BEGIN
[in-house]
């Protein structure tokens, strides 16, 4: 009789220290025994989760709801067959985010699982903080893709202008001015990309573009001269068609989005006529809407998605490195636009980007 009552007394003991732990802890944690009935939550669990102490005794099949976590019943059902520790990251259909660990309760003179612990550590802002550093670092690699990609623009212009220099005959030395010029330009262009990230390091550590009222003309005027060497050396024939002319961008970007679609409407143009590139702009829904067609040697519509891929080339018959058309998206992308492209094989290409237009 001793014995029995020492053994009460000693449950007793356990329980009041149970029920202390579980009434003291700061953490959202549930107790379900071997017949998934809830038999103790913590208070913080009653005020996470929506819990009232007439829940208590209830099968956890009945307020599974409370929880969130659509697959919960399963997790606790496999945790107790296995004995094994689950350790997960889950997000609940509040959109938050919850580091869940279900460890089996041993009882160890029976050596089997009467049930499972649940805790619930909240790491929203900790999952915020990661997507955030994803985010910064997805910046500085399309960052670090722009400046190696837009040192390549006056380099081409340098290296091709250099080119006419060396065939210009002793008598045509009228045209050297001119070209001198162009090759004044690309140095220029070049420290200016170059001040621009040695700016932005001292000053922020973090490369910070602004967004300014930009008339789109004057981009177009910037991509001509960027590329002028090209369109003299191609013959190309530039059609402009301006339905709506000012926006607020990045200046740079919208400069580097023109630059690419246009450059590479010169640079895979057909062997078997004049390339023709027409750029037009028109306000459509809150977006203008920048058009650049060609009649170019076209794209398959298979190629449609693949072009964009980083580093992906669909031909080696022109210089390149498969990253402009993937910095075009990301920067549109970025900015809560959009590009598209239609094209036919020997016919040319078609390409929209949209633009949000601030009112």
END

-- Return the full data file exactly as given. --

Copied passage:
[in-house]
């Protein structure tokens, strides 16, 4: 009789220290025994989760709801067959985010699982903080893709202008001015990309573009001269068609989005006529809407998605490195636009980007 009552007394003991732990802890944690009935939550669990102490005794099949976590019943059902520790990251259909660990309760003179612990550590802002550093670092690699990609623009212009220099005959030395010029330009262009990230390091550590009222003309005027060497050396024939002319961008970007679609409407143009590139702009829904067609040697519509891929080339018959058309998206992308492209094989290409237009 001793014995029995020492053994009460000693449950007793356990329980009041149970029920202390579980009434003291700061953490959202549930107790379900071997017949998934809830038999103790913590208070913080009653005020996470929506819990009232007439829940208590209830099968956890009945307020599974409370929880969130659509697959919960399963997790606790496999945790107790296995004995094994689950350790997960889950997000609940509040959109938050919850580091869940279900460890089996041993009882160890029976050596089997009467049930499972649940805790619930909240790491929203900790999952915020990661997507955030994803985010910064997805910046500085399309960052670090722009400046190696837009040192390549006056380099081409340098290296091709250099080119006419060396065939210009002793008598045509009228045209050297001119070209001198162009090759004044690309140095220029070049420290200016170059001040621009040695700016932005001292000053922020973090490369910070602004967004300014930009008339789109004057981009177009910037991509001509960027590329002028090209369109003299191609013959190309530039059609402009301006339905709506000012926006607020990045200046740079919208400069580097023109630059690419246009450059590479010169640079895979057909062997078997004049390339023709027409750029037009028109306000459509809150977006203008920048058009650049060609009649170019076209794209398959298979190629449609693949072009964009980083580093992906669909031909080696022109210089390149498969990253402009993937910095075009990301920067549109970025900015809560959009590009598209239609094209036919020997016919040319078609390409929209949209633009949000601030009112």